Field in Focus

For decades, scientists with the Smithsonian Conservation Biology Institute's Conservation Ecology Center and partners have traveled to Myanmar to study Asian elephants, a species threatened by poaching, habitat loss and human-elephant conflict. Only 30,000 to 50,000 remain in the wild, scattered throughout fragmented habitats across 13 countries in Asia.

In this three-part video series, follow scientists in the field as they track these wild elephants.

Part I: Tracking Elephants

Using satellite GPS collars, scientists are tracking the movements of Myanmar’s wild elephants to better understand how they use their habitat and to inform conservation efforts.
Only healthy, adult elephants are fitted with GPS collars. Veterinarians monitor the elephant's heart rate and breathing throughout the entire process, which takes about half an hour.
Collars cost about $4,000, but the information they provide is critical to understanding how elephants travel. The collars weigh 26 pounds and use technology similar to a smartphone.
Scientists have discovered that Myanmar's elephants typically walk 1-4 miles per day. Home ranges vary from 60-500 square miles based on food availability and whether breeding males and females are in the area.

What Is a Mahout?

Mahouts are elephant keepers, trainers and trackers. They also help scientists study wild elephants. Many of the elephants in their care are former draft animals that were used for logging. In this video, the mahouts bathe their elephants in a stream. The elephants have free range to forage at night. The chains they wear, called drag chains, are not for restraint. Rather, they leave an obvious trail of disturbed vegetation and slow the elephants down just enough to help the mahouts locate them each morning. If the elephants are close to villages or farms, the mahouts can move them to prevent them from raiding crops or damaging homes — both major challenges for people living near wild elephants. Mahouts do everything they can to ensure the safety of the elephants and the people who share their home.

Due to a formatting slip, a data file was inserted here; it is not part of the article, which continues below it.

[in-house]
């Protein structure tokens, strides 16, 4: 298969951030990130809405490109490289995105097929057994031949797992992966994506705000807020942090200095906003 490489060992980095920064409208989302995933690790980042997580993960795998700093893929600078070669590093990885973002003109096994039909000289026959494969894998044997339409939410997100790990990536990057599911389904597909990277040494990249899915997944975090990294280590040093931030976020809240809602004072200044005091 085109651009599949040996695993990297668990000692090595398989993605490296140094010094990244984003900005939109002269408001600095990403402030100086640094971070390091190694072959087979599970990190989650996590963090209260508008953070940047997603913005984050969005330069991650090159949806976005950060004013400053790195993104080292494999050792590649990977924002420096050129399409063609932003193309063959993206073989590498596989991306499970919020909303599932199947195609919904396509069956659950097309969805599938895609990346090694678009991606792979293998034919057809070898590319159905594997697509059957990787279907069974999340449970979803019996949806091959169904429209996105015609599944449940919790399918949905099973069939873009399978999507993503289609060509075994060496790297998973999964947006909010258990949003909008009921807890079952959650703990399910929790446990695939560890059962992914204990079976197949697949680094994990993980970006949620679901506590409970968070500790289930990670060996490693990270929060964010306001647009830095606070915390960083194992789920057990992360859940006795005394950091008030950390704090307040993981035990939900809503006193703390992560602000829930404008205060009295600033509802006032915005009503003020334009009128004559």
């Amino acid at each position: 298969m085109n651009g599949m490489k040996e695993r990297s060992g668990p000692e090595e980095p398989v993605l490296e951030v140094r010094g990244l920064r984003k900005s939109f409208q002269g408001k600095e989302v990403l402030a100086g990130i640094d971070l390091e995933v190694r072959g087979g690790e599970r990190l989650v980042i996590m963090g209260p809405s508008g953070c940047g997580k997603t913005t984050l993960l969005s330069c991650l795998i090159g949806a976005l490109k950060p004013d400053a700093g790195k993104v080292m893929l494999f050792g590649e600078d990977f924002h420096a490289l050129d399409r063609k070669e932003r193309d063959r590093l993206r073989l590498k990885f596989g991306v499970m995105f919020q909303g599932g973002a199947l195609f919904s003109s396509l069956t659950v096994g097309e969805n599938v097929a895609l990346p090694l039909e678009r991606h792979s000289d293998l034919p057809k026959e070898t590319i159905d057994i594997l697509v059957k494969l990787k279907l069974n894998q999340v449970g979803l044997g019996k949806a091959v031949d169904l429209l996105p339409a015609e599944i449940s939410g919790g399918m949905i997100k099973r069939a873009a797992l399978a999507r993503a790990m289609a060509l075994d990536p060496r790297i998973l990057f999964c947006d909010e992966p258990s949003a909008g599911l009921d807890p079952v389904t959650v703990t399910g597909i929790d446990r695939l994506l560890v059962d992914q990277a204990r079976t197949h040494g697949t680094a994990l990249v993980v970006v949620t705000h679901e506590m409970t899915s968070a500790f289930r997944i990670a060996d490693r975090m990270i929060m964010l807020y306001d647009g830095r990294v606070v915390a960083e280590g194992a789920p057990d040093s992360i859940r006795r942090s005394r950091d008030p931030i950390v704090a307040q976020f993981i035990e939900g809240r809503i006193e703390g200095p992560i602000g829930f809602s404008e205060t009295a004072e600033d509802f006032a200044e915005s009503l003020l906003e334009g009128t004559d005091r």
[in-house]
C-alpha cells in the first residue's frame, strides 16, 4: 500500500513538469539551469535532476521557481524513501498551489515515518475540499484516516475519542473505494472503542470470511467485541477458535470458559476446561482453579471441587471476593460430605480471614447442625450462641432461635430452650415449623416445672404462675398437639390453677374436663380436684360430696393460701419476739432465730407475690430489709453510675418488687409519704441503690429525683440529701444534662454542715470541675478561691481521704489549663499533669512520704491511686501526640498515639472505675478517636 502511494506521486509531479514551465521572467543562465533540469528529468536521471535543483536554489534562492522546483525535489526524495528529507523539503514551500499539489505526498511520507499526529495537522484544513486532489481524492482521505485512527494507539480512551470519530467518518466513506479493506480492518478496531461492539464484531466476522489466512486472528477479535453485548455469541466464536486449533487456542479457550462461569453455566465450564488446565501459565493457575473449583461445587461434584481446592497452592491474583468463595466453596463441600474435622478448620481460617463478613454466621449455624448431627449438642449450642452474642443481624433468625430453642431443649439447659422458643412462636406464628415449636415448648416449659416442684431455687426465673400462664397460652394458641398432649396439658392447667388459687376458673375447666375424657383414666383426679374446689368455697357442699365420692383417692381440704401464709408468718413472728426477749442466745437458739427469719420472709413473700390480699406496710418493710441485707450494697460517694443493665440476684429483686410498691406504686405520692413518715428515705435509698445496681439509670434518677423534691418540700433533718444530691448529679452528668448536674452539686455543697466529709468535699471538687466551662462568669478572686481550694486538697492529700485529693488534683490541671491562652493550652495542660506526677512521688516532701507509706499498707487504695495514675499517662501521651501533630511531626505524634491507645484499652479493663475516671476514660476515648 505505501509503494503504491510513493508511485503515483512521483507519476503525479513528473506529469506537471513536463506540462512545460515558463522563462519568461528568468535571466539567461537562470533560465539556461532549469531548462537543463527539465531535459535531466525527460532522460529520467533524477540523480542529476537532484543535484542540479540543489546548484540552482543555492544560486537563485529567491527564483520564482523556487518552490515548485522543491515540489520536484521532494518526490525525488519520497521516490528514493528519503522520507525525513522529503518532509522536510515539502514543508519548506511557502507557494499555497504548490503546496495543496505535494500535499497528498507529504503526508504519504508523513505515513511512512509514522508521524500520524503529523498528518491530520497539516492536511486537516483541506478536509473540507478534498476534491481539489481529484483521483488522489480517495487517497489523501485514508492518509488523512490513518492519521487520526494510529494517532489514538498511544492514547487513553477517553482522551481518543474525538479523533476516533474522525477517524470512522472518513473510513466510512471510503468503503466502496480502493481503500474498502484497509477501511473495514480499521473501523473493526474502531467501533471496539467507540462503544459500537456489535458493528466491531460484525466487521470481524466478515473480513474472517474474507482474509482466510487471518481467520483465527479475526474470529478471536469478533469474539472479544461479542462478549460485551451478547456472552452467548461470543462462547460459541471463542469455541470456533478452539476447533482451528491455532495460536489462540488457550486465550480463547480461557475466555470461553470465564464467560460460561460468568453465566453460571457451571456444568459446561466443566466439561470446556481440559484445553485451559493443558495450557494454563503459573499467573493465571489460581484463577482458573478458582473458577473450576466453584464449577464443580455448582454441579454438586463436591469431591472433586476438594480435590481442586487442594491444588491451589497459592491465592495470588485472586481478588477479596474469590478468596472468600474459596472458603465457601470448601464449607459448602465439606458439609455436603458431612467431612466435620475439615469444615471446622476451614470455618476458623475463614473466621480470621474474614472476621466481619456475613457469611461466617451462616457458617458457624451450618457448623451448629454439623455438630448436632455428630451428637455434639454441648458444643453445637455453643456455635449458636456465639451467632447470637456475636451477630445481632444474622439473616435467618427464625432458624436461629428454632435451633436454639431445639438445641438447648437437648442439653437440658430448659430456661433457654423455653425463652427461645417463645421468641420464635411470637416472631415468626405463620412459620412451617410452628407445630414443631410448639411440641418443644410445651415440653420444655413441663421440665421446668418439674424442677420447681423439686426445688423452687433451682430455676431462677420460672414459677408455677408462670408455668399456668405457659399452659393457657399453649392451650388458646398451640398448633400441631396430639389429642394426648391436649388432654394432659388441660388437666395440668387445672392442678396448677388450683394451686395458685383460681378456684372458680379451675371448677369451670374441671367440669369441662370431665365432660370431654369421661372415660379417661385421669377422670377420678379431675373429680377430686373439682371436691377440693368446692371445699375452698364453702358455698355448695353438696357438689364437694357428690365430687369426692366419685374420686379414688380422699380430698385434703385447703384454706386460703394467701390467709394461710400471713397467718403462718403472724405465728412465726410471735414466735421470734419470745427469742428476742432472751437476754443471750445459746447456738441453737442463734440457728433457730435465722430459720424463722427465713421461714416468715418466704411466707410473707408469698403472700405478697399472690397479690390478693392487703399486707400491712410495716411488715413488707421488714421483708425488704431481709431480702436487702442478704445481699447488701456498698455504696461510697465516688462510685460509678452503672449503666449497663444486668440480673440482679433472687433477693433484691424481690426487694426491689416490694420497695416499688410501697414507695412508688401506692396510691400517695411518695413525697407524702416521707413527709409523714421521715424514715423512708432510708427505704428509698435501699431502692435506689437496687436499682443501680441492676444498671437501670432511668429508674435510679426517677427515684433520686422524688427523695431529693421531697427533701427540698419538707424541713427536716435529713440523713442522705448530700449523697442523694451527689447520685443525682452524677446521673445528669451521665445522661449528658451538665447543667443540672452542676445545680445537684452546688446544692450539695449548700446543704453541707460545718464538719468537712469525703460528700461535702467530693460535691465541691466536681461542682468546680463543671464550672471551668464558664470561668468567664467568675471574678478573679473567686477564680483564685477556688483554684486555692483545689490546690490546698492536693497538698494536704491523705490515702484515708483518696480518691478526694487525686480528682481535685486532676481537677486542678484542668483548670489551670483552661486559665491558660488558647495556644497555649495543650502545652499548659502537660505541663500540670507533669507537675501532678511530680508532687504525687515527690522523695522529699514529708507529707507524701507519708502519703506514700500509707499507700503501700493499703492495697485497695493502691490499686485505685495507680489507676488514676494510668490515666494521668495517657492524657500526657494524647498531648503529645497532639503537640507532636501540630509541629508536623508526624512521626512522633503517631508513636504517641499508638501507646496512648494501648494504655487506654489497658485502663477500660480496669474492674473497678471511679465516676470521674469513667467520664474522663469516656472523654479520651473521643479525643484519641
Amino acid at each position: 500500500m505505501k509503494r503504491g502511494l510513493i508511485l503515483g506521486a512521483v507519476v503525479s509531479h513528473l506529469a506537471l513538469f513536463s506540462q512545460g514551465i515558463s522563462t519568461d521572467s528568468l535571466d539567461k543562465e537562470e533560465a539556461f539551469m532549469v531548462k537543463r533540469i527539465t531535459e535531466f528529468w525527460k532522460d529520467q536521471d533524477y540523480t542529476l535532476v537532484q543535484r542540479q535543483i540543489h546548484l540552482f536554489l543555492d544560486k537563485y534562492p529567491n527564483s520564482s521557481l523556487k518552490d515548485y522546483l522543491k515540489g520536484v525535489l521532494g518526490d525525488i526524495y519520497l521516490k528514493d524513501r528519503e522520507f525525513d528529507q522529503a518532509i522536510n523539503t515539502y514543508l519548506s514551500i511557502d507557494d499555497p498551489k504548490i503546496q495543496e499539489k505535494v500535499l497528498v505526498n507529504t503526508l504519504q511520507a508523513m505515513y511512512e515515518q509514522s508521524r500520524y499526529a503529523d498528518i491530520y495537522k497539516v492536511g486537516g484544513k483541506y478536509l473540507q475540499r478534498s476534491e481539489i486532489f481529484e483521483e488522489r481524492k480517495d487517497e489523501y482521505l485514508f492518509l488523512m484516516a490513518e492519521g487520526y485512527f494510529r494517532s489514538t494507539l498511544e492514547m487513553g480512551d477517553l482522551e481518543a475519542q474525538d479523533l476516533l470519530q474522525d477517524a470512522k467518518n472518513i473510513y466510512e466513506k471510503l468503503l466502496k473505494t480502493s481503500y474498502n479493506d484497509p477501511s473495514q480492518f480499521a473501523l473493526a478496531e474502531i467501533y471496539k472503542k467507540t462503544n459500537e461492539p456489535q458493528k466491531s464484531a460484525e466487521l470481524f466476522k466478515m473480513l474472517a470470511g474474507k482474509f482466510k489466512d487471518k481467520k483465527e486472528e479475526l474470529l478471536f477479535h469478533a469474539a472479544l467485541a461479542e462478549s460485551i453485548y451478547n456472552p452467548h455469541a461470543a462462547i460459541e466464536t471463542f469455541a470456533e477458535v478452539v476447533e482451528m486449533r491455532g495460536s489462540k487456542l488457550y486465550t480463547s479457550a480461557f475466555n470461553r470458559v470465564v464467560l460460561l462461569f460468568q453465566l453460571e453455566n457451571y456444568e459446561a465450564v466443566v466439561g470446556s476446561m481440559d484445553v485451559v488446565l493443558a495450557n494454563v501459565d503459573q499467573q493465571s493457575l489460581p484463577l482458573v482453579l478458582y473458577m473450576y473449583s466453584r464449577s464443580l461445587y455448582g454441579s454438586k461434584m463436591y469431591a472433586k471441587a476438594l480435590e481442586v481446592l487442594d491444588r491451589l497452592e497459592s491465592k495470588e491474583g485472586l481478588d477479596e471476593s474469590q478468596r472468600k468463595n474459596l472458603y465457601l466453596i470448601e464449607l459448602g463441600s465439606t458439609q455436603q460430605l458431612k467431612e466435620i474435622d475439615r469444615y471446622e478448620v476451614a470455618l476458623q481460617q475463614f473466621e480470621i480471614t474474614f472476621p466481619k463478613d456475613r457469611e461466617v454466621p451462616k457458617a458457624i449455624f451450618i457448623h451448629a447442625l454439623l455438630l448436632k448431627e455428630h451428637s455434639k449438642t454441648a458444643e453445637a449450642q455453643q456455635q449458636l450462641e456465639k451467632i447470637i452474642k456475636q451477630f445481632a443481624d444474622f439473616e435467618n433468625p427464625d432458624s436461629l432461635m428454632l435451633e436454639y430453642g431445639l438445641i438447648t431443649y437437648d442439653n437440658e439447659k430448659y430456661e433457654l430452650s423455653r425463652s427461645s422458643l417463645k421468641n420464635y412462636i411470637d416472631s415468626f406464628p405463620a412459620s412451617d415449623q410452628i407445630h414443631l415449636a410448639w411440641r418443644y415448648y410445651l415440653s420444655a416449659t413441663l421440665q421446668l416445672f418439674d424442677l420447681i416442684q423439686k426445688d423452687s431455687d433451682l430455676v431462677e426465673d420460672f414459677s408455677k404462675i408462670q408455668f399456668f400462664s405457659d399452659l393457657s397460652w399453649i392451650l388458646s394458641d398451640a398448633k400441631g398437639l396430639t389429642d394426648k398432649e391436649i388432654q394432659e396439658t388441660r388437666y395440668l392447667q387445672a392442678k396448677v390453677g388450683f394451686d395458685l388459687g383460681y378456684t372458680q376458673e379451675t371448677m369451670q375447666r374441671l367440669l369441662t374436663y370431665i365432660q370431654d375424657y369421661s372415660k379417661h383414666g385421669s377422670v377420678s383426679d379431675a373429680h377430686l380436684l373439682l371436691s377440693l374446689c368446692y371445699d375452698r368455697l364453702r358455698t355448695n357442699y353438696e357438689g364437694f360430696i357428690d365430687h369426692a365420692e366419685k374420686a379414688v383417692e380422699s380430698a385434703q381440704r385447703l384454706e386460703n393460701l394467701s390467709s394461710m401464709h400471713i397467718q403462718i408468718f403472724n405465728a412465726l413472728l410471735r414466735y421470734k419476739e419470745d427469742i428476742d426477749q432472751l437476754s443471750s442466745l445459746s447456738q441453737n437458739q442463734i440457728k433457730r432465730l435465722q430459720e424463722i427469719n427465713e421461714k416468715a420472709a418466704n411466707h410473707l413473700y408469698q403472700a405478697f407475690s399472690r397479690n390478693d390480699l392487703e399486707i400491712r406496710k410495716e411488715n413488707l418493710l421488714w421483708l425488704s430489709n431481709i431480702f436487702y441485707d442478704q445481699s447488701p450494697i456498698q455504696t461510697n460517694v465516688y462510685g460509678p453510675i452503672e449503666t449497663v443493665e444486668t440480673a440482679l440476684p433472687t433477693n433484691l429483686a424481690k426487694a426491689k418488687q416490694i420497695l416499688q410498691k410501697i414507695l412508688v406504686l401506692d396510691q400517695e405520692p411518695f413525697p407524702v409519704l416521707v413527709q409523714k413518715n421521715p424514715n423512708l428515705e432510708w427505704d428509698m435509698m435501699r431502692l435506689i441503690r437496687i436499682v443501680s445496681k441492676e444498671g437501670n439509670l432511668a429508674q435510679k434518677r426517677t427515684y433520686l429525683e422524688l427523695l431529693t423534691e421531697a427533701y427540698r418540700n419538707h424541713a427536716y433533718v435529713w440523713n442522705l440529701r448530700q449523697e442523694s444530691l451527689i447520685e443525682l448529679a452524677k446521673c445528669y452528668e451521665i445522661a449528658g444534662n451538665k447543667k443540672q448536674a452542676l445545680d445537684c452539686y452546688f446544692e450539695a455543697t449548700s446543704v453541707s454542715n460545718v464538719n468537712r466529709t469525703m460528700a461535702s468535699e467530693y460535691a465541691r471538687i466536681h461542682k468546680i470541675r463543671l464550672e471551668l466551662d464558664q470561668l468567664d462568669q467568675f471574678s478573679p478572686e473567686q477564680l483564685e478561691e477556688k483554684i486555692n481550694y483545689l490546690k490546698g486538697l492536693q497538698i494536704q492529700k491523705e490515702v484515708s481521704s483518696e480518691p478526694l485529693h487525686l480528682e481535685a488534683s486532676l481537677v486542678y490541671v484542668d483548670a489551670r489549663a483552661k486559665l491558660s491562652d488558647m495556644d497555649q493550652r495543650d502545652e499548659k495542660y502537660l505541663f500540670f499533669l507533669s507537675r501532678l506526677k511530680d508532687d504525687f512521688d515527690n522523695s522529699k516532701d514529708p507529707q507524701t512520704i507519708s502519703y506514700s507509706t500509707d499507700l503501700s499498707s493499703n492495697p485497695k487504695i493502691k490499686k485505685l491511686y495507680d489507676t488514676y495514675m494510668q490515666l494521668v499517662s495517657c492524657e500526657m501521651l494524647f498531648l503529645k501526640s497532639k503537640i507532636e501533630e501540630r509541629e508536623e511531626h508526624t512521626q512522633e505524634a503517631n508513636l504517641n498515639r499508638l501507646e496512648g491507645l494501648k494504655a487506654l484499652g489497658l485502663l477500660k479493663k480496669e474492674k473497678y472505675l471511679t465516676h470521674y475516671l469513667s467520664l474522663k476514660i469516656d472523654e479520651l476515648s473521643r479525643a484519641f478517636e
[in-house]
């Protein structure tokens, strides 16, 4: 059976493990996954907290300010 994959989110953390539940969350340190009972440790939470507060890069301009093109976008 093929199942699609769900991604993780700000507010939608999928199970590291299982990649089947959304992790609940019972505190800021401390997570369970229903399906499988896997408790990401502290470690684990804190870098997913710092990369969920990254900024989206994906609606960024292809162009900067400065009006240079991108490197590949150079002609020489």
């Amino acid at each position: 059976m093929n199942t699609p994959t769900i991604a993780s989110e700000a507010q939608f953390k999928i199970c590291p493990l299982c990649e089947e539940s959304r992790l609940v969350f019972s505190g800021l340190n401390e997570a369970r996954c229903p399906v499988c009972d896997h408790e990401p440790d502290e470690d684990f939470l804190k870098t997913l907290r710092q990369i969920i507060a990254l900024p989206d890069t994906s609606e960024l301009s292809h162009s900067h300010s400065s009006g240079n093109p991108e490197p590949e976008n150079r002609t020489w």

Part II: Human-elephant Conflict

Humans and elephants have coexisted in Asia for thousands of years, but how people interact with land and with elephants is changing. As a result, human-elephant conflict has becoming increasingly more common. Tracking elephant movement allows scientists to identify at-risk areas and develop strategies to minimize conflict.
Myanmar is covered in more than 160,000 square miles of forest. Seventy years ago, about 10,000 elephants inhabited the region, but today Myanmar is only home to about 2,000 wild elephants. These animals often forage in the areas between intact, primary forest and human development.
As habitat is cut down and cleared for rice paddies, palm oil production and other agriculture, humans find themselves in closer proximity to wild elephants. Even a small group of elephants has the potential to destroy a family’s livelihood.
GPS collars allow scientists to see how elephants move in almost real-time. Understanding how these animals navigate their changing environment can help local communities develop land-use strategies that decrease conflict, so elephants and people can live more peacefully together.

Part III: Elephant Poaching

Research has revealed a recent and troubling rise in poaching for skin and meat, which may be the most urgent threat to Myanmar’s wild elephants. Follow the scientists and their partners as they respond to a poaching crime. WARNING: This video contains graphic images.
Smithsonian scientists and partners began investigating elephant deaths after seven of the 19 Asian elephants they had been tracking were killed. They found that the poaching problem was widespread and affected many more elephants than those being monitored with GPS collars. Here, researchers document a poached elephant discovered in the forest.
Unlike African elephants that are primarily hunted for their ivory tusks, Asian elephants are also poached for their skin and meat. This makes males, females and calves equal targets. Simultaneously removing breeding females and young from a population can drive it toward extinction.

This work made possible in part by support from